How Can You Hate the 1975 on 'SNL' When They're Basically Making Robot Huey Lewis Music?

Now that the year of Back to the Future anniversary celebrations is over and we can go back to just appreciating it whenever a marathon (of Parts I and II, at least) hits VH1, Huey Lewis's oh-so-Eighties anthems can be shelved for a second, too — unless you're the 1975.

The Manchester electro-pop-rock group have long since won over crowds stateside — they found a fan in Taylor Swift, and rumors popped up that she and lead singer Matthew Healy were snogging for a bit, but nope — and made the climb from small clubs to proper rock rooms of a grander scale shortly following their 2013 self-titled full-length. They joined Larry David, Bernie Sanders, and the Zoolander dudes for their Saturday Night Live debut, and they showed up to do what they do best, which is to say they dressed up guilty-pleasure hooks in futuristic trappings and tried to pass them off as both original and enjoyable. What ensued was pleasurable, polarizing, punch-your-TV obnoxious, or some combination of all of the above depending on how the 1975 hit your ears.

When better-known artists play SNL, the criticisms and compliments are more or less predictable: People will make fun of Ariana Grande's inability to sing her consonants; Maroon 5 will get raked over the cheesy pop-rock coals and get their sweaters made fun of or something; Selena Gomez's utter lack of live chops will make itself good and known. But with the decidedly up-and-coming (for SNL, anyway) performers booked on late-night television's biggest platform — the Hoziers, the Chance the Rappers, the George Ezras, etc. — the viewing public lets loose with the knee-jerk reactions. The 1975's fans adored what they brought to the SNL table, fine. Strangers to the band had no idea why Healy's tongue played such a prominent part in his performance or what his dance moves were all about (see below), but plenty were turned on to "The Sound" because it's as catchy as pinkeye at summer camp.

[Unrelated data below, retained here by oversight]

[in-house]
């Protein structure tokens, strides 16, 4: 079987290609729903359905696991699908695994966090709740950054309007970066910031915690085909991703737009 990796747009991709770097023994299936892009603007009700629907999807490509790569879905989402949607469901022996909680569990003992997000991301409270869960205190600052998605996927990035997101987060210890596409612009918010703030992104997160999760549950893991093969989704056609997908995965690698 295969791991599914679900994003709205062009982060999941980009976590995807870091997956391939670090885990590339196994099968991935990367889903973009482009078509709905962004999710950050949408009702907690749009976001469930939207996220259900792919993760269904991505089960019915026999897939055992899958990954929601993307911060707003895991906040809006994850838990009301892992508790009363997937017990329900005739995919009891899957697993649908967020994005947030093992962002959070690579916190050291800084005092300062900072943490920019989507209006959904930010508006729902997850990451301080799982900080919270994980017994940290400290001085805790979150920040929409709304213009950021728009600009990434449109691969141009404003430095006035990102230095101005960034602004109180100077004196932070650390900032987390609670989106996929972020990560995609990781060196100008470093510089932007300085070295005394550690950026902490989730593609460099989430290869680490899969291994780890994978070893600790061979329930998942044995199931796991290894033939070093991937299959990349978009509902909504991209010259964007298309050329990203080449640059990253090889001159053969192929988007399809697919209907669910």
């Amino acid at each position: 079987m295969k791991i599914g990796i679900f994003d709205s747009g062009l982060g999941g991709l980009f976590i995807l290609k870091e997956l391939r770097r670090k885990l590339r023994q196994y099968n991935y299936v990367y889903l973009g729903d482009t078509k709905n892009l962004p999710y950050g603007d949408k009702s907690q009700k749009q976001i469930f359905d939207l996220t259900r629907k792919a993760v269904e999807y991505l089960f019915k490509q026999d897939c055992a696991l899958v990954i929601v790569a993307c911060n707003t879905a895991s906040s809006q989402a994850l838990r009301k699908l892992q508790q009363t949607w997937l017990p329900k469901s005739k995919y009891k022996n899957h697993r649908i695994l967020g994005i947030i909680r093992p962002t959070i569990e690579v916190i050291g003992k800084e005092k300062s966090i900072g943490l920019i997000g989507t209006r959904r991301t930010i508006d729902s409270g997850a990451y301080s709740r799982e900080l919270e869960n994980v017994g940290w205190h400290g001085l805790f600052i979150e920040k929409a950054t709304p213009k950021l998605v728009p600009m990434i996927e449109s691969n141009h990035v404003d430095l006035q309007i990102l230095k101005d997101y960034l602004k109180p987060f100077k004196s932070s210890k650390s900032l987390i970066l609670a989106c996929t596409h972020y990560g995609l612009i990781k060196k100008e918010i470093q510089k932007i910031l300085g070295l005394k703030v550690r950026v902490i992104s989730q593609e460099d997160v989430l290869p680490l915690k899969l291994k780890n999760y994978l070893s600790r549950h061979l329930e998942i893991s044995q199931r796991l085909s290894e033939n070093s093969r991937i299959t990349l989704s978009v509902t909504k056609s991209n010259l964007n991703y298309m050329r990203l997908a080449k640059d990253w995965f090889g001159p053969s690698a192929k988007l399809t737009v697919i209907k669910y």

If anyone can listen to "Love Me" and not hear some Sports vibes in between Healy's spastic dance moves and those synthetic lows, I will shave the top of my head, dye the remaining scraggles white, and call myself Doc Brown for the rest of my days. And if you don't hear Huey Lewis Britishified, you have to at least acknowledge the sonic sounds of late-Eighties/early-Nineties rom-com-wave at work. Here, the 1975 sound like they should be playing the rock club in Pretty in Pink that Ducky can never sneak into. This isn't terrifically game-changing or earth-shattering or whatever, but it's fun enough for what it is: A bunch of dudes enjoying the riffs they're rocking while dancing around like the stars they are on the stage they've worked hard to arrive at. Let 'em have that, even if they're peddling a beloved vibe that's racked up plenty of mileage in the name of nostalgia.

The internet, for the most part, was not kind to Healy and Company, but at least the nasty comments hurled their way were about shallow shit like chest tattoos and bulbous tongues rather than the music itself. Case in point:

Eeek.

EEEEK.

I mean, laws and stuff, probably?

Still, they won over some new fans:

Including Camila Cabello of Fifth Harmony:

Dads, for some reason, sabotaged a bunch of 1975 fans' hopes and dreams in a single broadcast:

And bless this GIF forever and ever until the end of time.


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